Honestly, I have not issue with Apatow films favoring the idea that monogamy is good. I will go as far as to say…I think it is silly to complain about it. As film critic Peter Chattaway noted, at this point, should anyone be surprised that an Apatow makes a film that favors monogamy and marriage?
One might note that Amy Schumer is the screenwriter, so that surprises them. But has there been proof that Schumer would normally oppose the message of the film (I confess, I have only seen bits of Amy’s standup and clips from her show which have been “uncomfortably” hilarious)? And really, based on the previews? Did people really think the film was going to favor the lead *not* falling in love?
I would actually suggest that Hollywood has rarely gone against monogamy. Most films about relationships end with the relationship succeeding. The main set of films in the American Pie franchise all tend to favor committed relationships, mining more casual sexual encounters for laughs.
Trainwreck sets it up in the previews…Amy’s drunken dad (Colin Quinn) teaches her that monogamy is a sham, them she meets a guy (Bill Hader) who challenges her notions of relationships…where do we really think that is going?
I have not seen the film yet, but I think being shocked that it favors relationships and monogamy over sleeping around is…naive.
The X-Men films started off strongly (X-Men was decent, X2 was very strong) faltered in the middle (X3 and X-Men Origins Wolverine were big stumbles), X-Men:First Class started the films back to a solid footing that X-Men: Days of Future Past continued with. The Setting in the past helped give the films a sense of purpose. And as they go into the 80’s with the X-Men: Apocalypse, introducing Apocalypse makes a lot of sense.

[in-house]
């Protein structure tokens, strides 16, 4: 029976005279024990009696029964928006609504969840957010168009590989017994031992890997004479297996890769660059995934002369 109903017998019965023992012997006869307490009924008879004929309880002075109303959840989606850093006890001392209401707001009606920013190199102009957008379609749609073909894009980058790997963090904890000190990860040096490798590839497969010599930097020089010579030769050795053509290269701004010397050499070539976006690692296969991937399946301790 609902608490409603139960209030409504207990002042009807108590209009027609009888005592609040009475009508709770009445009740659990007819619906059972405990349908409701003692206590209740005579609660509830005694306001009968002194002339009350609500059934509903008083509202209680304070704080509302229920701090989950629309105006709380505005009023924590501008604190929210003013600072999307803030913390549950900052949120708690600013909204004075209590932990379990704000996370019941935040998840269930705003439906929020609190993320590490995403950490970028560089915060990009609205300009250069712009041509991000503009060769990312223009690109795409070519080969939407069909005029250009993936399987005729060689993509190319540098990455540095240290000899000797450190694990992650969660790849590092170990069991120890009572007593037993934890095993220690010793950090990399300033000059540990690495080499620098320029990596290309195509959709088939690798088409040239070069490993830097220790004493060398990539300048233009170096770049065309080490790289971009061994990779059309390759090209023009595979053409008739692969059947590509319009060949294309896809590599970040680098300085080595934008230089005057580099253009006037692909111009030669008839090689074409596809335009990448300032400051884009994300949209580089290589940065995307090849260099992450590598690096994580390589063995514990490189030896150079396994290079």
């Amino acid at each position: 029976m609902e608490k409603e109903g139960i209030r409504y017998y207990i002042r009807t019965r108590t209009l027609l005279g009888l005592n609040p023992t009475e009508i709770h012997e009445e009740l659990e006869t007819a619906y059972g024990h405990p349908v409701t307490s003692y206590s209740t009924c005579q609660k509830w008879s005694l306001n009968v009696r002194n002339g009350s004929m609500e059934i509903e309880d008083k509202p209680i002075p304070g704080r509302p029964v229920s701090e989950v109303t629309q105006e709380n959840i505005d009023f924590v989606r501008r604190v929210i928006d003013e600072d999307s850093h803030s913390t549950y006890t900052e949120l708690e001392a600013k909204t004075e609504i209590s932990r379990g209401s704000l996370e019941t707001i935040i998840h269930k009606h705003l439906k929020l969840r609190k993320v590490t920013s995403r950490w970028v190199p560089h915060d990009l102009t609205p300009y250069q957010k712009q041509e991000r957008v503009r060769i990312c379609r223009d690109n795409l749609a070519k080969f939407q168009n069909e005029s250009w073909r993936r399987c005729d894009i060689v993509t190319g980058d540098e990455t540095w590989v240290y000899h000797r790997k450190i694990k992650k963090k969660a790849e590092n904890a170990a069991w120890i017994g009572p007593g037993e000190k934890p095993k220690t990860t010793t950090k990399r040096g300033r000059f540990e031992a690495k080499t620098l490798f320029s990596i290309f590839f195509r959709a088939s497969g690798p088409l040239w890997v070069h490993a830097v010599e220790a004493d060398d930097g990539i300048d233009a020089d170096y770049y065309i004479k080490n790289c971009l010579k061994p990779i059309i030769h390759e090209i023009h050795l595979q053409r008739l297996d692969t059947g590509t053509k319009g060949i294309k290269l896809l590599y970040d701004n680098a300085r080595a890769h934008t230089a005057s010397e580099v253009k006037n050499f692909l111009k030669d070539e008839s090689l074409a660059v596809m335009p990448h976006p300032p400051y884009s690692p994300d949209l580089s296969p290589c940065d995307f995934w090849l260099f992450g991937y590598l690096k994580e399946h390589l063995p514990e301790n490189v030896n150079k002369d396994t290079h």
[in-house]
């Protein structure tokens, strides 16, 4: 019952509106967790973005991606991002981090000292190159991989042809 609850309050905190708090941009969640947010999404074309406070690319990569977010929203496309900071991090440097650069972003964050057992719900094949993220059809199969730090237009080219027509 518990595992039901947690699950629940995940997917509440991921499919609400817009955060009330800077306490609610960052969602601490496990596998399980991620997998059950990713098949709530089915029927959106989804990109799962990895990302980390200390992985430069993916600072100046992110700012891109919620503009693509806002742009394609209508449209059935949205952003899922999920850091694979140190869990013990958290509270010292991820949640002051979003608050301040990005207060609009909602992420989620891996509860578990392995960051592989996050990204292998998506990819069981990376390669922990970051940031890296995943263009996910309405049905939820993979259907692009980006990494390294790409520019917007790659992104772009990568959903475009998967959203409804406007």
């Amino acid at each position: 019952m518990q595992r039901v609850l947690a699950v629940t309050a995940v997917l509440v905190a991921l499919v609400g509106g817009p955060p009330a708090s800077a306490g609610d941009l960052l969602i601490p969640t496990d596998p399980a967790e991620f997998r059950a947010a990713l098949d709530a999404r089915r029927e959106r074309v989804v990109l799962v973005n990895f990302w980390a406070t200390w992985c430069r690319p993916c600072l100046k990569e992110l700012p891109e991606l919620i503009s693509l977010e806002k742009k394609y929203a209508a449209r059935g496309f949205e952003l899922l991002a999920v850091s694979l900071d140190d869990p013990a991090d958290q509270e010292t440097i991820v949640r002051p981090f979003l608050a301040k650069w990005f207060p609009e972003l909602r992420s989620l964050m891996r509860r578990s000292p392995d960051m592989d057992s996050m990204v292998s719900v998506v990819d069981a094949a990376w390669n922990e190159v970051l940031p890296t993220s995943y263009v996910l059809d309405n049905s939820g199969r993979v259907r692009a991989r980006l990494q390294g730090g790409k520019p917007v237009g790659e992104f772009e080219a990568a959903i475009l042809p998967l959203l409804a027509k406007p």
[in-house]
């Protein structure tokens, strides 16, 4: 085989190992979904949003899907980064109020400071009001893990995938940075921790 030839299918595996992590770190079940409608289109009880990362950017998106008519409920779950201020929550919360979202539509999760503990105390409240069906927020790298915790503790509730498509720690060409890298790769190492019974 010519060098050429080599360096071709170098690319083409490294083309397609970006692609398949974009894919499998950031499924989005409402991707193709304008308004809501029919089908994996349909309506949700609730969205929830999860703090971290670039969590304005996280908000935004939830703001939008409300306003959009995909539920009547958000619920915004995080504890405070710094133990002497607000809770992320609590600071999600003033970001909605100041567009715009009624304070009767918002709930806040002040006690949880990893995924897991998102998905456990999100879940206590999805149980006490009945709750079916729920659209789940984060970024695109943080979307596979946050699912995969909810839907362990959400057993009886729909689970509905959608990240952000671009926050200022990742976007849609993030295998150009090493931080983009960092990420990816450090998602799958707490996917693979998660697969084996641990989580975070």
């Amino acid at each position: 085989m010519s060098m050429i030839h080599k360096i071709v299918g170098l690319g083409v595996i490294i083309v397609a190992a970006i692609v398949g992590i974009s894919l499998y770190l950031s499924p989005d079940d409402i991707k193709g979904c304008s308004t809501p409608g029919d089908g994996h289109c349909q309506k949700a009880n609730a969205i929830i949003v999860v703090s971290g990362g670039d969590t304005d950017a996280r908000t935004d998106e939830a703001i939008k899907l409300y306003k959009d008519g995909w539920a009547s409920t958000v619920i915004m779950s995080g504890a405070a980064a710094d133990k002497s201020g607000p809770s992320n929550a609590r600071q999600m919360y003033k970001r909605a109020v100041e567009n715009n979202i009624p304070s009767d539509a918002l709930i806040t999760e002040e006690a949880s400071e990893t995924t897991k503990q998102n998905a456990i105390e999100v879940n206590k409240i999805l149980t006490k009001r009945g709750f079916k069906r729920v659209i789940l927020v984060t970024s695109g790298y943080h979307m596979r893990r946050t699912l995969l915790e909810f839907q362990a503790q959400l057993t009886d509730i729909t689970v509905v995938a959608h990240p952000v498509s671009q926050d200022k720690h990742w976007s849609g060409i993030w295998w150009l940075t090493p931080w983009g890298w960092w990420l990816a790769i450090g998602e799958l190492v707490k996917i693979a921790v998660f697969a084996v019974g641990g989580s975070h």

In the Marvel comics world, Apocalypse was the first mutant. He is ancient. And he looks like this:
Entertainment Weekly recently revealed the look of Apocalypse for the film:
And it just feels…off. People slammed it quite harshly. My own reaction was that it looks like a lame Doctor Who villain or a rejected idea from the Wishmaster franchise. I mean, maybe there is going to be a barrage of digital yet. But some folks quickly jumped up to point out that folks complained about Quicksilver and look how that turned out.
And, this is fairly true. People howled loudly about how awful Quicksilver’s outfit looked. And yet, Quicksilver was one of the most engaging characters in the film. His sequence in Days of Future Past was a real standout.